Kenmore—Mark Tolbert Kenmore, 62, on November 19, 2016, in Getzville, N.Y., peacefully, surrounded by his wife and two children, from complications of early onset dementia, with his beloved brother and sister-in-law nearby. Mark was born on May 2, 1954, in New York City, to Margaret (Bunny) Bunce and Peter Ignatius Kenmore. His father had come to the United States in 1939 after escaping from Vienna, Austria, with Mark’s grandmother, who had worked with British Quakers after World War I.
From the age of five, Mark loved the theater. When his family moved to Cottage Grove, Md., he acted in many plays at Sidwell Friends School. In Glen Echo, Md., his family integrated a traditionally black Presbyterian church. His father was held in jail with Martin Luther King Jr. while working to register voters in the South.
Mark left Sidwell Friends after the eleventh grade to attend University of Chicago. He wrote and produced the well-received The Death of Samson and learned welding to support his acting career. With friends, he founded the Halcyon Repertory Theater Company to produce commedia dell’arte, his favorite kind of theater. A legal tangle eventually ended the company, and he moved to Brooklyn, attending New York University Law School and continuing acting classes.
After graduating, he worked in general law for Hyatt Legal Services in Buffalo, N.Y. He attended Buffalo Meeting, did radio programs about Quakers, wrote articles, led workshops, trained at the Martin Luther King Jr. Center for Nonviolence, and took Alternatives to Violence Project training. He was also a delegate for Jesse Jackson’s presidential campaign. Eventually he left Hyatt Legal Services to start his own general law practice.
Becoming interested in immigration law, he obtained an 18-month internship at the International Institute. There he tried over 620 cases. He then practiced immigration law at Serotte Reich & Seipp. His cases often came from lawyers who said to their clients, “I don’t think this case is winnable, but if anyone can do it, it’s Mark Kenmore.”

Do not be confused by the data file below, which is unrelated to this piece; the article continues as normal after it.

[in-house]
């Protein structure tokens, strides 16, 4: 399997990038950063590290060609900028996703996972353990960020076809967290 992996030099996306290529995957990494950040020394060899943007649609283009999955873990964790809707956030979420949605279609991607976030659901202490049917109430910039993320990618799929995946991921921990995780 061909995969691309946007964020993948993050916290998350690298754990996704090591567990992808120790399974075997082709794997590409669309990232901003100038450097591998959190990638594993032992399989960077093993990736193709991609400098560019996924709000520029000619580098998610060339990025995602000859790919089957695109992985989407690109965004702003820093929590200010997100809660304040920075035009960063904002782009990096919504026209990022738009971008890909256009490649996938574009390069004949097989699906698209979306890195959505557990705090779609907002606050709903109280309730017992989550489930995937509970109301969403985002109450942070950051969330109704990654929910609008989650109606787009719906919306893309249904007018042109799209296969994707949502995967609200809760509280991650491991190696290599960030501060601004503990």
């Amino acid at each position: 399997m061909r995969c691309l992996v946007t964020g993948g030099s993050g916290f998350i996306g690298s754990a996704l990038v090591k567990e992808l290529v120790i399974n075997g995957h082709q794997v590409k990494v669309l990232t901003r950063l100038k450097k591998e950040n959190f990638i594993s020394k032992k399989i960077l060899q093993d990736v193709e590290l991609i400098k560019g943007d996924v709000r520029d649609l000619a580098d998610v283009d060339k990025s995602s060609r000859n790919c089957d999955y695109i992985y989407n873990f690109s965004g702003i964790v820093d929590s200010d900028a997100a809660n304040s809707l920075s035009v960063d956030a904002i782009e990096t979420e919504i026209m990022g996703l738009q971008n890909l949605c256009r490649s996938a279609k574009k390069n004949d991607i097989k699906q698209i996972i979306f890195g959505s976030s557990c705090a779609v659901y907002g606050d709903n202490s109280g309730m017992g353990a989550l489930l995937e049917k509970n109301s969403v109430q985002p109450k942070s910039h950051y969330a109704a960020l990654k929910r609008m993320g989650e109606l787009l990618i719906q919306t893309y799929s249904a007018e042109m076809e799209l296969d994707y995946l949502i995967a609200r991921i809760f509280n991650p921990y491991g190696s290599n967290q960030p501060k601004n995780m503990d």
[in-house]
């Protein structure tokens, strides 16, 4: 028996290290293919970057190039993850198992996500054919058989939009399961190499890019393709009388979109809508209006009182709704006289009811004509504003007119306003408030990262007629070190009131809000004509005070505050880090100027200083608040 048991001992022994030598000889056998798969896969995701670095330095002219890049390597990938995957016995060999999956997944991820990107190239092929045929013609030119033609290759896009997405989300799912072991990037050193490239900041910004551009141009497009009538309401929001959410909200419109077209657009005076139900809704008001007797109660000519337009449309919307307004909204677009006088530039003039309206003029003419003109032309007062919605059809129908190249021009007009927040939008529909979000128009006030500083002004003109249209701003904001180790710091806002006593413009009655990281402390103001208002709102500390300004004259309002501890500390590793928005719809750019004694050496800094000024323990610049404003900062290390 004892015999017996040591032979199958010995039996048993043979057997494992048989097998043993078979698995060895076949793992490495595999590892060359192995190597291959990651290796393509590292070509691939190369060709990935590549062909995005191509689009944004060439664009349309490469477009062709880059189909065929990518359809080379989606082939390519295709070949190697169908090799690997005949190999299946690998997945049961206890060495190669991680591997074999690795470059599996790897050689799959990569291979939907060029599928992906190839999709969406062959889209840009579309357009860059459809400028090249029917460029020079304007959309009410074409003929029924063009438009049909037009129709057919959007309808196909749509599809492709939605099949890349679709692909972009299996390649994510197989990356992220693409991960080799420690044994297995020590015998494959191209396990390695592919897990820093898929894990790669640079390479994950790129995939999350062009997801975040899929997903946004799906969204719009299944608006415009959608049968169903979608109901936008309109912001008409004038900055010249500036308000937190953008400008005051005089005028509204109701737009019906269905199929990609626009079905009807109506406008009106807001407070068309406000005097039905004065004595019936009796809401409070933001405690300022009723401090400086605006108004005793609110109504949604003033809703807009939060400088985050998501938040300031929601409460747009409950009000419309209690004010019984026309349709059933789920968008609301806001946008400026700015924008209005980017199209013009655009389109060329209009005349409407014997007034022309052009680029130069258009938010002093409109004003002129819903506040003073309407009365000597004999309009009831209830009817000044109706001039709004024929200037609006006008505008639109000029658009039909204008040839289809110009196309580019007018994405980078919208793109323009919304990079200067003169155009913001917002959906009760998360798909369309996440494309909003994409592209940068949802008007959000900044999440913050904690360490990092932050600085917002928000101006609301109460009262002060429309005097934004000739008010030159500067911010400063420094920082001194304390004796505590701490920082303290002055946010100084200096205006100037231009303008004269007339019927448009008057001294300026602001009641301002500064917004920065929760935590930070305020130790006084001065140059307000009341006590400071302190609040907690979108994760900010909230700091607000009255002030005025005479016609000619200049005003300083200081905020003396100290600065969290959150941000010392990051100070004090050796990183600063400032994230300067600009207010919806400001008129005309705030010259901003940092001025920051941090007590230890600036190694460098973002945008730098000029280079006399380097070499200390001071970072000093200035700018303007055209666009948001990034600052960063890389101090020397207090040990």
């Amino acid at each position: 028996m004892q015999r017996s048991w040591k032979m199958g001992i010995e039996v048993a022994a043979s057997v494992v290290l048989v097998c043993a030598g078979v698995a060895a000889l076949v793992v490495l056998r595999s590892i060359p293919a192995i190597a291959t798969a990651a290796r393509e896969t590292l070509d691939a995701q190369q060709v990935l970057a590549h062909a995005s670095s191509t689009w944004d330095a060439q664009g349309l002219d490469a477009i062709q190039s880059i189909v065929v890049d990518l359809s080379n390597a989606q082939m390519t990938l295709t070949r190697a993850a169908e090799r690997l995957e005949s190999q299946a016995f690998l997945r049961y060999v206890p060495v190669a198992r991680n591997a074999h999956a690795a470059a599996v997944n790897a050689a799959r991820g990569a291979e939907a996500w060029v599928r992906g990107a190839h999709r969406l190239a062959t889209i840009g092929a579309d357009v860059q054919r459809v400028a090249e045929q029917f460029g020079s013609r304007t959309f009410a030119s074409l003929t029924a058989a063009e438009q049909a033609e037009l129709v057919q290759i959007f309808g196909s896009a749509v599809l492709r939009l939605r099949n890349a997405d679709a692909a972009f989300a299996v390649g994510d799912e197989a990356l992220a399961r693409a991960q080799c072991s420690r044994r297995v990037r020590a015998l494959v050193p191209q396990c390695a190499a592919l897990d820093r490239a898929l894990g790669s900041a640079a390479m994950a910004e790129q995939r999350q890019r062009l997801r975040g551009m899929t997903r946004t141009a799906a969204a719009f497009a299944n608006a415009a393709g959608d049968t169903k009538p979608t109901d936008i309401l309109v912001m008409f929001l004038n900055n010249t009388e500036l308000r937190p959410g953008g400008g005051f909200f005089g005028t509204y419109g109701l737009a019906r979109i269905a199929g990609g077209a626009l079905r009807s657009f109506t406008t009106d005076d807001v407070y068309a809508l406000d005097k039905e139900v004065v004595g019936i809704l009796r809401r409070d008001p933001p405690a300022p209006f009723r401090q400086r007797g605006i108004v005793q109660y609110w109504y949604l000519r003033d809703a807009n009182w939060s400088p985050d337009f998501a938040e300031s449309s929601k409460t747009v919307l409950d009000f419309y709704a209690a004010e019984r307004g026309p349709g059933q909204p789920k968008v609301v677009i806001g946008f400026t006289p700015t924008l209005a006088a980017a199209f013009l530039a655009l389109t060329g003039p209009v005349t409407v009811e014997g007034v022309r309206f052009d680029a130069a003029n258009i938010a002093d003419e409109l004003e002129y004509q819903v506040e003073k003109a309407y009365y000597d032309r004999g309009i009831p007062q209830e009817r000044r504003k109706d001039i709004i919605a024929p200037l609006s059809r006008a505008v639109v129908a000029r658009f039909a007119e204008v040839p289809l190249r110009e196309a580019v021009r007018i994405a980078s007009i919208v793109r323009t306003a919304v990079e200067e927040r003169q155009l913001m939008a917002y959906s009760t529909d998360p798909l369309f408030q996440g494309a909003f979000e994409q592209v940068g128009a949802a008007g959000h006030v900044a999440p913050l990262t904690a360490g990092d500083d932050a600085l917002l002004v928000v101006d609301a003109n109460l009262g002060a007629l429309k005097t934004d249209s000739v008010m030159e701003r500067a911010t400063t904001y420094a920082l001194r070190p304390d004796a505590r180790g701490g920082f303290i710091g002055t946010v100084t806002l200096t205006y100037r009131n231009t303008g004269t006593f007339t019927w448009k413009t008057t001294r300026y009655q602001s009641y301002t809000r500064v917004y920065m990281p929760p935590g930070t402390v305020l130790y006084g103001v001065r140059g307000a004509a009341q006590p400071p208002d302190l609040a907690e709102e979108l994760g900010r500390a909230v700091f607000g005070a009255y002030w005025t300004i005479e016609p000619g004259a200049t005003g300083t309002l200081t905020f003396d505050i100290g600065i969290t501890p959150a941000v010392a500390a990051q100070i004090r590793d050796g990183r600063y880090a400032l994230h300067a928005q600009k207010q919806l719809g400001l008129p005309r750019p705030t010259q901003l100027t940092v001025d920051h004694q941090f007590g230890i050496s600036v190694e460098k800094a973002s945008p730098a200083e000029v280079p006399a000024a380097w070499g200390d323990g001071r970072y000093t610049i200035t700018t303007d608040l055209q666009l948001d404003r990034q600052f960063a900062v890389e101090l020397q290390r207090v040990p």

In 1991, he met Sue Tannehill at Buffalo Meeting. Until then, he had never sought membership in a Friends meeting. When they decided to marry, he quoted from the Book of Ruth to Sue, “Your people will be my people and your God will be my God.” He was finally clear to become a Friend, and in 1993 they married under the meeting’s care. In 1999, his grandmother, now over 100, came to live with them, still marveling that Quakers had come and fed the Viennese after World War I.
He worked on difficult cases and gave criminal law workshops, pointing out the negative effect on immigrants of certain plea bargains. He guest lectured at University of Buffalo Law School, served as president of the local American Immigration Law Association (AILA), and eventually became a partner before leaving in 2001 to start another solo practice—this one dedicated to immigration defense law. In 2006, AILA gave him the Jack Wasserman Award for excellence in immigration law. He was loved and respected even by those who had opposed him in court. He ended his practice in 2006 after his diagnosis. That year he attended a Sidwell reunion, where he and his theater teacher reminisced about the many plays he had acted in.
As the disease took its toll, he had to be placed into care. He is survived by his wife, Sue Tannehill; their children, Abraham Peter Kenmore and Hope Helene Kenmore; his brother, Peter Kenmore (Zenaida); ten nieces and nephews; and five grandnieces and grandnephews.
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